Goto and the folly of dogma

Many programmers are surprised to find out that the goto statement is still widely used in modern, high-quality codebases. Here are some examples, using the first codebases that come to mind:

Repo goto usages ratio to continue
Linux kernel 150k 6.27
.net CLR 5k 2.13
git 960 0.76
Python runtime 5k 16.9
Redis 554 2.14

The ratio to usages of the continue keyword is provided to normalize for lines of code and the prevalence of loops in the code. This is not limited to C code bases. for example has 1,511 goto usages and a ratio of 3 goto usages to each continue usage. The C# compiler, written itself in C#, clocks in at 297 goto usages and 0.22 ratio.

People who take “goto is evil” as dogma will point out that each of these usages could be rewritten as gotoless alternatives. And that’s true, of course. But it will come at a price: duplication of code, introduction of flags, several if statements, and overall added complexity. These are highly reviewed codebases written by talented people. When they use goto, it’s because they find it to be the simplest approach.

This is exactly how dogma hurts software development. We take a sensible rule that works most of the time and promote it to sacred edict, deeming violators as inferior programmers, producers of unclean code. Thus something that would have been a helpful guideline becomes a hard constraint. Pile up enough of these, and code that could have been simple ends up in a tangled mess, all in the name of “purity.”

We have a long tradition of dogmas, but goto is the seminal example, denounced in Edsger Dijkstra’s famous letter, Go To Statement Considered Harmful. Just barely over a page, it’s a good case study. The letter is good advice in the vast majority of cases: misuse of goto will quickly land you in a maze of twisty little passages, all alike. Less helpful were the creation of a social taboo (goto is the province of inferior programmers) and the absolutist calls for abolition. Dijkstra himself came to regret how “others were making a religion” out of his position, as quoted in Donald Knuth’s more level-headed paper, Structured Programming with go to Statements.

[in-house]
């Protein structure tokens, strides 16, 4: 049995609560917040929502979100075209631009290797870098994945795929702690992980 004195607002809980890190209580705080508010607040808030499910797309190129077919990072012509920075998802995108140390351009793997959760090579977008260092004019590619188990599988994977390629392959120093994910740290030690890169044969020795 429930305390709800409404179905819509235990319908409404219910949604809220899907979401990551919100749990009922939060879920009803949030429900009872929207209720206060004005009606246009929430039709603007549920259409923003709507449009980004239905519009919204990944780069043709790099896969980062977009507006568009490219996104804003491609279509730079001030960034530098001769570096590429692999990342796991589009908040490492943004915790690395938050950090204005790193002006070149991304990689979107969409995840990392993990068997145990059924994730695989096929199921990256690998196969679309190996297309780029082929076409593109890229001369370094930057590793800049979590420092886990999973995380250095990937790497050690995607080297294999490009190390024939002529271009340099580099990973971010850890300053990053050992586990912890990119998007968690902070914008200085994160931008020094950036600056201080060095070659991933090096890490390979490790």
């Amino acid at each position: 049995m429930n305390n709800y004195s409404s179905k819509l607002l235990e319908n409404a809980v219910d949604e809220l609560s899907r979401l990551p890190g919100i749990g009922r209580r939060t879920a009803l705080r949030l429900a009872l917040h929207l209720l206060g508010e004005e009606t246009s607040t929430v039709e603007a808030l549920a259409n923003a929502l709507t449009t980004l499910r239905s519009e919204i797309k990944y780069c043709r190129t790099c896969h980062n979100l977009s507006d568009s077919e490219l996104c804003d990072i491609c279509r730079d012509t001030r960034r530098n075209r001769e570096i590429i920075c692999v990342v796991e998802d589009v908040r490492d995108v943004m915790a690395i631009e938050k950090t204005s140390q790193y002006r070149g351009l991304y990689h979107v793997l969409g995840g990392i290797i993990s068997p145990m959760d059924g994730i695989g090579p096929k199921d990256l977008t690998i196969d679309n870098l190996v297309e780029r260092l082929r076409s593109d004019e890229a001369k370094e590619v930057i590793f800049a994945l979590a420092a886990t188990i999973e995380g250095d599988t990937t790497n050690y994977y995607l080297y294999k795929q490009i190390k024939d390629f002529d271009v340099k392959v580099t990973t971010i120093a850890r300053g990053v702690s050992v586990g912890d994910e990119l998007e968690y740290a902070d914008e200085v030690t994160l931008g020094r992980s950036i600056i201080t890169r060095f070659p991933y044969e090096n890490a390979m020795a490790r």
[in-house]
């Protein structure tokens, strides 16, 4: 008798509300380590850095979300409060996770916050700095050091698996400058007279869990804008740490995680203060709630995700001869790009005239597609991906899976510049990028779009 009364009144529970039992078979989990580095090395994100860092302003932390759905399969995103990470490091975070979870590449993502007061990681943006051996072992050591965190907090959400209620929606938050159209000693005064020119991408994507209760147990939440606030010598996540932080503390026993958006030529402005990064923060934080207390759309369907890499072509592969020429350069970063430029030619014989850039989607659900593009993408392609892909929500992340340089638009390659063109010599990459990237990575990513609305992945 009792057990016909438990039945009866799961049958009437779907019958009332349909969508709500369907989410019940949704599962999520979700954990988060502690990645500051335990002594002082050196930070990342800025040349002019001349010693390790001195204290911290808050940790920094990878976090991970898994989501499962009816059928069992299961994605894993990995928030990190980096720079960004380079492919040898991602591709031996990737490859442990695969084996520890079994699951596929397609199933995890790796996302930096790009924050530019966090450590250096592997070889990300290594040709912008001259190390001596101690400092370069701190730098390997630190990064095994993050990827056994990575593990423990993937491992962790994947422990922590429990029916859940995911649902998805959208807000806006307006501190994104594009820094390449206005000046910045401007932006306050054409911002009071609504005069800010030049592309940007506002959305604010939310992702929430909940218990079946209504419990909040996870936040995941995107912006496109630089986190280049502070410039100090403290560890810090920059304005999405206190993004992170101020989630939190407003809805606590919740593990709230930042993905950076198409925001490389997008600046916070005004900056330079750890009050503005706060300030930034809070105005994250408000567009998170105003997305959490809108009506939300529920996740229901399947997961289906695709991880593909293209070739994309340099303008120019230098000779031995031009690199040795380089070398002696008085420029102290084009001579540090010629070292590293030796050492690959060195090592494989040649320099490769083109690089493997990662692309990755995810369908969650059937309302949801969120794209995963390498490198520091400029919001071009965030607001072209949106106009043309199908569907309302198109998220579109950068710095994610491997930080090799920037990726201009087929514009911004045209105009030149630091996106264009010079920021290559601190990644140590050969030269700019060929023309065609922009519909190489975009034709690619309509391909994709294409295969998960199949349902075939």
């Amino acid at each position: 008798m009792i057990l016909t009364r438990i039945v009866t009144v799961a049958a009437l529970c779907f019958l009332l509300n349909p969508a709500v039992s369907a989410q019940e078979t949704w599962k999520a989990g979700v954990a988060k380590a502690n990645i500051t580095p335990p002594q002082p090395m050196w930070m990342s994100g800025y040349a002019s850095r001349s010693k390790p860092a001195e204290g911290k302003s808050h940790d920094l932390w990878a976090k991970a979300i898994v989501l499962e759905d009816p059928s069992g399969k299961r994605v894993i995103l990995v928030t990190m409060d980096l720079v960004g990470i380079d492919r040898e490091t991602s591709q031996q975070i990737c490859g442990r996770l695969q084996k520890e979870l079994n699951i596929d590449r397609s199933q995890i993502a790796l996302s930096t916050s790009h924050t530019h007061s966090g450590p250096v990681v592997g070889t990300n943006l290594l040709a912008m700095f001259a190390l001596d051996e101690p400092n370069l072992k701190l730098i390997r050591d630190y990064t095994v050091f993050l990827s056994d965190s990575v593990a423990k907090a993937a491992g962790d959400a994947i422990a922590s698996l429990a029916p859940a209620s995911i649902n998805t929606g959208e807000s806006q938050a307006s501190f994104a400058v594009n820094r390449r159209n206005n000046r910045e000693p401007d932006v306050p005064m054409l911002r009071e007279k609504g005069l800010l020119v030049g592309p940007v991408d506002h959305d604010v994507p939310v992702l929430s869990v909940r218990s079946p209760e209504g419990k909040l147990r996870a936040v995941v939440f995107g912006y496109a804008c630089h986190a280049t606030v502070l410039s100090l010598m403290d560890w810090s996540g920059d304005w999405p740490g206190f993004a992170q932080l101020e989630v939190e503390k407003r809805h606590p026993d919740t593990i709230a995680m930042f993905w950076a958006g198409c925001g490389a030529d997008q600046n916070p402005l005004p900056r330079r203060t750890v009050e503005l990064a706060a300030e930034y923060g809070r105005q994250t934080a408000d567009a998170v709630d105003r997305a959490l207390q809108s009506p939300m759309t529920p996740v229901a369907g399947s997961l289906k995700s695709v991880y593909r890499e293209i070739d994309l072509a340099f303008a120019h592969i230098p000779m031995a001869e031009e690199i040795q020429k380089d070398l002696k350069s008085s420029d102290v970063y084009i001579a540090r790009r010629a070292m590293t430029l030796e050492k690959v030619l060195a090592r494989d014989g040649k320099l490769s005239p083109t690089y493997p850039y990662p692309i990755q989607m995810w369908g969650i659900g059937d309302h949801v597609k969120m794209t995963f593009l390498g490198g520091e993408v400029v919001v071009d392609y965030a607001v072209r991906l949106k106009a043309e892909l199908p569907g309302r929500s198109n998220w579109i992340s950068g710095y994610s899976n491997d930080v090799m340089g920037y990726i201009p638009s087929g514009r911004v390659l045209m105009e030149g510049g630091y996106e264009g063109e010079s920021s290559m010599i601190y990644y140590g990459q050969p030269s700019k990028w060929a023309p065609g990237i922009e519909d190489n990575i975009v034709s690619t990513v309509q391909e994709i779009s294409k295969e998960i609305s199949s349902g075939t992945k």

Taboos tend to accrete over time. For example, overzealous object-oriented design has produced a lot of lasagna code (too many layers) and a tendency towards overly complex designs. Chasing semantic markup purity, we sometimes resorted to hideous and even unreliable CSS hacks when much simpler solutions were available in HTML. Now, with microservices, people sometimes break up a trivial app into a hard-to-follow spiderweb of components. Again, these are cases of people taking a valuable guideline for an end in itself. Always keep a hard-nosed pragmatic aim at the real goals: simplicity, clarity, generality.

When Linus Torvalds started the Linux kernel in 1991, the dogma was that “monolithic” kernels were obsolete and that microkernels, a message-passing alternative analogous to microservices, were the only way to build a new OS. GNU had been working on microkernel designs since 1986. Torvalds, a pragmatist if there was ever one, tossed out this orthodoxy to build Linux using the much simpler monolithic design. Seems to have worked out.

Every programmer pays lip service to simplicity. But when push comes to shove, most will readily give up simplicity to satisfy dogma. We should be willing to break generic rules when the circumstances call for it. Keep it simple.